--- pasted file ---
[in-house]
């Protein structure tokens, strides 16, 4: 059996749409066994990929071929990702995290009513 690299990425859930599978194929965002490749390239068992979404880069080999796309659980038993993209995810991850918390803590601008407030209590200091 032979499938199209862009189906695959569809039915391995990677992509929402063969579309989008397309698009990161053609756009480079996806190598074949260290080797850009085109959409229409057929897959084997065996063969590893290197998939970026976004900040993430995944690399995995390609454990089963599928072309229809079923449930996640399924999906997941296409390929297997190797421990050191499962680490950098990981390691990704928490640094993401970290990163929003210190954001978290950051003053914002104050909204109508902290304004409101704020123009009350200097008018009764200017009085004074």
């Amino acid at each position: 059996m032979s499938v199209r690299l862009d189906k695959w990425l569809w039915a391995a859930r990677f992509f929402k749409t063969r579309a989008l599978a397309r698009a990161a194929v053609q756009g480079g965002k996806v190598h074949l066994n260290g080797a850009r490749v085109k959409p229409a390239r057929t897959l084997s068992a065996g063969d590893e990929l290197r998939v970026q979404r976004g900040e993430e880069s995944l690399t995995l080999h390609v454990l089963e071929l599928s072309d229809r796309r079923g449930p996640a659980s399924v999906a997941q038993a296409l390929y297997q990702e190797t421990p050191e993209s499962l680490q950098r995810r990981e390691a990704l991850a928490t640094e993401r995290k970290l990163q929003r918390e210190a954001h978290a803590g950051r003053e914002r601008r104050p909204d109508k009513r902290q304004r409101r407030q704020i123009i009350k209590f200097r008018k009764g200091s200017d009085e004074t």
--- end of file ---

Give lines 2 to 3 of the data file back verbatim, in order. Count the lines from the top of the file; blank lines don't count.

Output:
């Protein structure tokens, strides 16, 4: 059996749409066994990929071929990702995290009513 690299990425859930599978194929965002490749390239068992979404880069080999796309659980038993993209995810991850918390803590601008407030209590200091 032979499938199209862009189906695959569809039915391995990677992509929402063969579309989008397309698009990161053609756009480079996806190598074949260290080797850009085109959409229409057929897959084997065996063969590893290197998939970026976004900040993430995944690399995995390609454990089963599928072309229809079923449930996640399924999906997941296409390929297997190797421990050191499962680490950098990981390691990704928490640094993401970290990163929003210190954001978290950051003053914002104050909204109508902290304004409101704020123009009350200097008018009764200017009085004074």
């Amino acid at each position: 059996m032979s499938v199209r690299l862009d189906k695959w990425l569809w039915a391995a859930r990677f992509f929402k749409t063969r579309a989008l599978a397309r698009a990161a194929v053609q756009g480079g965002k996806v190598h074949l066994n260290g080797a850009r490749v085109k959409p229409a390239r057929t897959l084997s068992a065996g063969d590893e990929l290197r998939v970026q979404r976004g900040e993430e880069s995944l690399t995995l080999h390609v454990l089963e071929l599928s072309d229809r796309r079923g449930p996640a659980s399924v999906a997941q038993a296409l390929y297997q990702e190797t421990p050191e993209s499962l680490q950098r995810r990981e390691a990704l991850a928490t640094e993401r995290k970290l990163q929003r918390e210190a954001h978290a803590g950051r003053e914002r601008r104050p909204d109508k009513r902290q304004r409101r407030q704020i123009i009350k209590f200097r008018k009764g200091s200017d009085e004074t």